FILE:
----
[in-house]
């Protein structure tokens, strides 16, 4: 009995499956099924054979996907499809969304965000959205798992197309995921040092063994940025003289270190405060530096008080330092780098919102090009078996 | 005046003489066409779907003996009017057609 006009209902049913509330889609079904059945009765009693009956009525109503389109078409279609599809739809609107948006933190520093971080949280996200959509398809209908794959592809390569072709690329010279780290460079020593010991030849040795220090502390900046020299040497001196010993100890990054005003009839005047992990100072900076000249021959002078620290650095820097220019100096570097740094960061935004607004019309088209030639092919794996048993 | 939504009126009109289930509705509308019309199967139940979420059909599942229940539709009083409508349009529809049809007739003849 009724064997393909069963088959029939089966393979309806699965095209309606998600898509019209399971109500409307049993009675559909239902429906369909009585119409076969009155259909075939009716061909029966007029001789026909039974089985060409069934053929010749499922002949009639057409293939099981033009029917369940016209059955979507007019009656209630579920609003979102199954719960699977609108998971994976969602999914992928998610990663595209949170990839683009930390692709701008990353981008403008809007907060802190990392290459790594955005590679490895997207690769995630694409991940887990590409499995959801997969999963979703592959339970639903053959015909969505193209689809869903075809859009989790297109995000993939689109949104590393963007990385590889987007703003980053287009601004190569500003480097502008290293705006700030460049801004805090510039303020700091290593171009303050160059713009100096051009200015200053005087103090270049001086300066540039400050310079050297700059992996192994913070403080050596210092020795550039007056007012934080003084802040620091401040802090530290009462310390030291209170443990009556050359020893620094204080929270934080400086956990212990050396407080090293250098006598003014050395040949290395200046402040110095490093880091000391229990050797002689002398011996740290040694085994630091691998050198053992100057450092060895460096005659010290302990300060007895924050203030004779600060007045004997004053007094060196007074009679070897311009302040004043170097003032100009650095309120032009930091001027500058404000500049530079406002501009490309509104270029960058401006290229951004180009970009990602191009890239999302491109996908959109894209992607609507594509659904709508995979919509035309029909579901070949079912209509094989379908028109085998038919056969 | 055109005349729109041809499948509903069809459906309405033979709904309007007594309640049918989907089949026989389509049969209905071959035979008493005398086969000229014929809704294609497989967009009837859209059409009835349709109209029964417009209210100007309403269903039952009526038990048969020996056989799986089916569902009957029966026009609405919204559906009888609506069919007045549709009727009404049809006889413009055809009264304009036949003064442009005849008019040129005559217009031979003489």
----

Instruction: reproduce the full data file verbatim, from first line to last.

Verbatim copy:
[in-house]
């Protein structure tokens, strides 16, 4: 009995499956099924054979996907499809969304965000959205798992197309995921040092063994940025003289270190405060530096008080330092780098919102090009078996 | 005046003489066409779907003996009017057609 006009209902049913509330889609079904059945009765009693009956009525109503389109078409279609599809739809609107948006933190520093971080949280996200959509398809209908794959592809390569072709690329010279780290460079020593010991030849040795220090502390900046020299040497001196010993100890990054005003009839005047992990100072900076000249021959002078620290650095820097220019100096570097740094960061935004607004019309088209030639092919794996048993 | 939504009126009109289930509705509308019309199967139940979420059909599942229940539709009083409508349009529809049809007739003849 009724064997393909069963088959029939089966393979309806699965095209309606998600898509019209399971109500409307049993009675559909239902429906369909009585119409076969009155259909075939009716061909029966007029001789026909039974089985060409069934053929010749499922002949009639057409293939099981033009029917369940016209059955979507007019009656209630579920609003979102199954719960699977609108998971994976969602999914992928998610990663595209949170990839683009930390692709701008990353981008403008809007907060802190990392290459790594955005590679490895997207690769995630694409991940887990590409499995959801997969999963979703592959339970639903053959015909969505193209689809869903075809859009989790297109995000993939689109949104590393963007990385590889987007703003980053287009601004190569500003480097502008290293705006700030460049801004805090510039303020700091290593171009303050160059713009100096051009200015200053005087103090270049001086300066540039400050310079050297700059992996192994913070403080050596210092020795550039007056007012934080003084802040620091401040802090530290009462310390030291209170443990009556050359020893620094204080929270934080400086956990212990050396407080090293250098006598003014050395040949290395200046402040110095490093880091000391229990050797002689002398011996740290040694085994630091691998050198053992100057450092060895460096005659010290302990300060007895924050203030004779600060007045004997004053007094060196007074009679070897311009302040004043170097003032100009650095309120032009930091001027500058404000500049530079406002501009490309509104270029960058401006290229951004180009970009990602191009890239999302491109996908959109894209992607609507594509659904709508995979919509035309029909579901070949079912209509094989379908028109085998038919056969 | 055109005349729109041809499948509903069809459906309405033979709904309007007594309640049918989907089949026989389509049969209905071959035979008493005398086969000229014929809704294609497989967009009837859209059409009835349709109209029964417009209210100007309403269903039952009526038990048969020996056989799986089916569902009957029966026009609405919204559906009888609506069919007045549709009727009404049809006889413009055809009264304009036949003064442009005849008019040129005559217009031979003489």